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Set and Run Probability without Mathematics

4 replies [Last post]
MatthewF's picture
Joined: 07/22/2008

I'm working on a game that uses numbered cards that the players lay down as sets and runs. Though my best guess as to rough probabilities seems to work out in playtesting, I've decided to try to figure out more accurate probabilities since it would likely take thousands of playtests and lots of good observation to be as precise as I'd like.

I know that the part of math called combinatorics can accurately calculate what I need, but I'm not good with it and after a bunch of research, have concluded that it will take me way, way longer to figure out the odds that way than by simply writing a 20-minute computer program to simulate a few million hands and go with what it figures out for the odds.

However, I'm wanting to make sure I'm figuring out the right thing, so here's a simple example:

A Set is two or more cards of the same rank (number) of any suit. I'm creating a deck of cards and then drawing randomized sets of 7-card hands from them. Let's say that I draw the following (numbers are rank, letters are suits):

1c 3a 3b 3c 3d 5b 7d

Looking at it, I see a set of four (the 3s). What I'm trying to figure out is what else I have. I'm pretty sure that I have another set of three and two sets of two. That is, that I don't need to count every combination because I can't actually play all of those combinations.

By "combinations" I mean that I don't in fact have a whole bunch of sets of three like this:

3a 3b 3c
3a 3b 3d
3a 3c 3d
3b 3c 3d

There aren't actually four sets of three in my hand, just one, right?

Here's what I'm working towards, if it helps: what are the odds of a Set of 2, of 3, 4, 5, 6, and 7, and what are the odds of a Run (two or more cards with the same suit and ranks in numerical order, like 2a 3a 4a 5a) of 2, of 3, 4, 5, 6, and 7.

I'm almost positive I don't have to count all the possible combinations in a given hand since there really is only one play of a three-card set in the above example, but I want to make certain. Any help is appreciated.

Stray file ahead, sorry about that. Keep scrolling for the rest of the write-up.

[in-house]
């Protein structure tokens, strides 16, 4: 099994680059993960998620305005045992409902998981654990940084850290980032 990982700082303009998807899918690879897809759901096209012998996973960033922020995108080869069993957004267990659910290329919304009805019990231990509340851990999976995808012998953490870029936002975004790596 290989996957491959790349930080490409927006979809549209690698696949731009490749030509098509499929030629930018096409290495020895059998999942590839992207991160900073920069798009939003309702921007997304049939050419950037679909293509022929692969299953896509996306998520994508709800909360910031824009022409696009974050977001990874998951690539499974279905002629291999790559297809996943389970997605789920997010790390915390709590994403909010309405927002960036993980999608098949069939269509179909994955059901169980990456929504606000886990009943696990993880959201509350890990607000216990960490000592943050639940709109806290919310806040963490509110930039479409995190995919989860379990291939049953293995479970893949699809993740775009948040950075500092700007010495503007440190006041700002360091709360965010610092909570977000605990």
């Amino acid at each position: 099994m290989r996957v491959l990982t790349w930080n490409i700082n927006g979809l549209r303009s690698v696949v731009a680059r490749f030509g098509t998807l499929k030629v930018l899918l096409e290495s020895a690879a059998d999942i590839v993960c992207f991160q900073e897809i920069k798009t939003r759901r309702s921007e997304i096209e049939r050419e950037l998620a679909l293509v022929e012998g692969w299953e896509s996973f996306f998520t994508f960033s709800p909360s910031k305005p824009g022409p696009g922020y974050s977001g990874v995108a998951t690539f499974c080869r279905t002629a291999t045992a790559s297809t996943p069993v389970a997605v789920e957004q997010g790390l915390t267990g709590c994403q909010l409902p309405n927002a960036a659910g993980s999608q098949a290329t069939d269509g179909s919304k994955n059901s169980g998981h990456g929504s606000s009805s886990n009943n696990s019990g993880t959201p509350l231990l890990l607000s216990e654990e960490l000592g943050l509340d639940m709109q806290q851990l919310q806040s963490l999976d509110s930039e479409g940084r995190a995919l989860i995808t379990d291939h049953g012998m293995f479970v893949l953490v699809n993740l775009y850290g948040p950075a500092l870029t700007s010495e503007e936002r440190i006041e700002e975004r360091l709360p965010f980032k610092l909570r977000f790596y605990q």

seo's picture
Joined: 07/21/2008
Your deck?

I noticed you didn't mention how many cards there are in your deck, what are the values, how many suits, etc. Maybe if you do, some generous person, versed in probability, might give you the answer to your questions. Sadly, I am not the right person, but if there is one around, it would help to know your deck better.

Zzzzz's picture
Joined: 06/20/2008
What is the total number of

What is the total number of cards in the deck?

What is the breakdown of cards per suite?

Are there duplicate cards (same suite/value)?

fecundity's picture
Joined: 07/28/2008
The natural way to estimate

The natural way to estimate the probabilities with a computer program is to initialize an empty array with N elements, where N is the number of ranks. Then generate a random hand of cards. Go through the hand one card at a time, and increment the Jth element of the array when you reach a card of rank J. When you are done, look to see if any of the elements are greater than one. In your example, the 3rd element of the array will be 4 when you've gone through the hand. This avoids counting the four-of-a-kind as any smaller combo.

Record whatever sets were in the hand. Reinitialize the array and generate a new hand. Repeat for many, many hands.

If you want help with the mathematical, analytic solution, rather than the computational, brute force solution, you'll need to tell us more about the structure of the deck. But the computational approach should give you enough precision.

MatthewF's picture
Joined: 07/22/2008

Thanks for all comments.

I'll pass along the deck info, but I'm hoping mostly to understand what I should and should not count. Mind you, I do want to count the three-of-a-kind if there's a four-of-a-kind: some things in the game can be done with three and others with four, so a player may well want to only play the three. I just want to make sure that if I have one four-of-a-kind then I should count it as a four, a three, and 2 twos rather than as a four, 4 threes, and 6 twos.

The deck has five suits and seven ranks (1-7) twice. That's 70 cards. There are also five wild cards that can be anything, for a total of 75 of these types of cards. Sets are same-numbered cards, any suit, two or more. Runs are all the same suit in consecutive order, two or more, with wraparounds allowed (6, 7, 1, 2, 3, all of the same suit, is a valid 5-card run).

The wild cards, the duplication of cards (two of everything except wilds), and the wraparound of the runs makes the math pretty hard, but my computer program already takes all of that into account. I just don't know how to count the hand, though I'm now about 90% certain that a four of a kind is one 4, one 3, and two 2s.

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